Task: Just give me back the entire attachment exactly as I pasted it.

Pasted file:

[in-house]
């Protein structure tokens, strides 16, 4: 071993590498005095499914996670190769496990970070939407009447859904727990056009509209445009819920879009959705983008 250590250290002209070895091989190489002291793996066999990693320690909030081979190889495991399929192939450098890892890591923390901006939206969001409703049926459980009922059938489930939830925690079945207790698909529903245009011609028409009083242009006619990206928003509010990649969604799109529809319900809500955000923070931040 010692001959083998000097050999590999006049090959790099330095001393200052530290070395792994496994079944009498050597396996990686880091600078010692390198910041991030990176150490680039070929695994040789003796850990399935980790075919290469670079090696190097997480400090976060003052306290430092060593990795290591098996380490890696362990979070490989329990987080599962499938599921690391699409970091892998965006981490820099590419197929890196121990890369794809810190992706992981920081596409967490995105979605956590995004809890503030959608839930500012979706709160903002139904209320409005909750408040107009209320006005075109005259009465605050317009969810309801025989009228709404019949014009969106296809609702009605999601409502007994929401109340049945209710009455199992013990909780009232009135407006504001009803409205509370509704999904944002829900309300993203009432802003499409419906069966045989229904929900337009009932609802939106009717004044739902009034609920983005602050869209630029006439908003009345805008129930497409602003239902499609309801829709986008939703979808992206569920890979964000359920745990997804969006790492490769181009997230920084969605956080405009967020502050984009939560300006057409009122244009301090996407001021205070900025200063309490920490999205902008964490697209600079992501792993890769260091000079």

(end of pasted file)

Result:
[in-house]
């Protein structure tokens, strides 16, 4: 071993590498005095499914996670190769496990970070939407009447859904727990056009509209445009819920879009959705983008 250590250290002209070895091989190489002291793996066999990693320690909030081979190889495991399929192939450098890892890591923390901006939206969001409703049926459980009922059938489930939830925690079945207790698909529903245009011609028409009083242009006619990206928003509010990649969604799109529809319900809500955000923070931040 010692001959083998000097050999590999006049090959790099330095001393200052530290070395792994496994079944009498050597396996990686880091600078010692390198910041991030990176150490680039070929695994040789003796850990399935980790075919290469670079090696190097997480400090976060003052306290430092060593990795290591098996380490890696362990979070490989329990987080599962499938599921690391699409970091892998965006981490820099590419197929890196121990890369794809810190992706992981920081596409967490995105979605956590995004809890503030959608839930500012979706709160903002139904209320409005909750408040107009209320006005075109005259009465605050317009969810309801025989009228709404019949014009969106296809609702009605999601409502007994929401109340049945209710009455199992013990909780009232009135407006504001009803409205509370509704999904944002829900309300993203009432802003499409419906069966045989229904929900337009009932609802939106009717004044739902009034609920983005602050869209630029006439908003009345805008129930497409602003239902499609309801829709986008939703979808992206569920890979964000359920745990997804969006790492490769181009997230920084969605956080405009967020502050984009939560300006057409009122244009301090996407001021205070900025200063309490920490999205902008964490697209600079992501792993890769260091000079």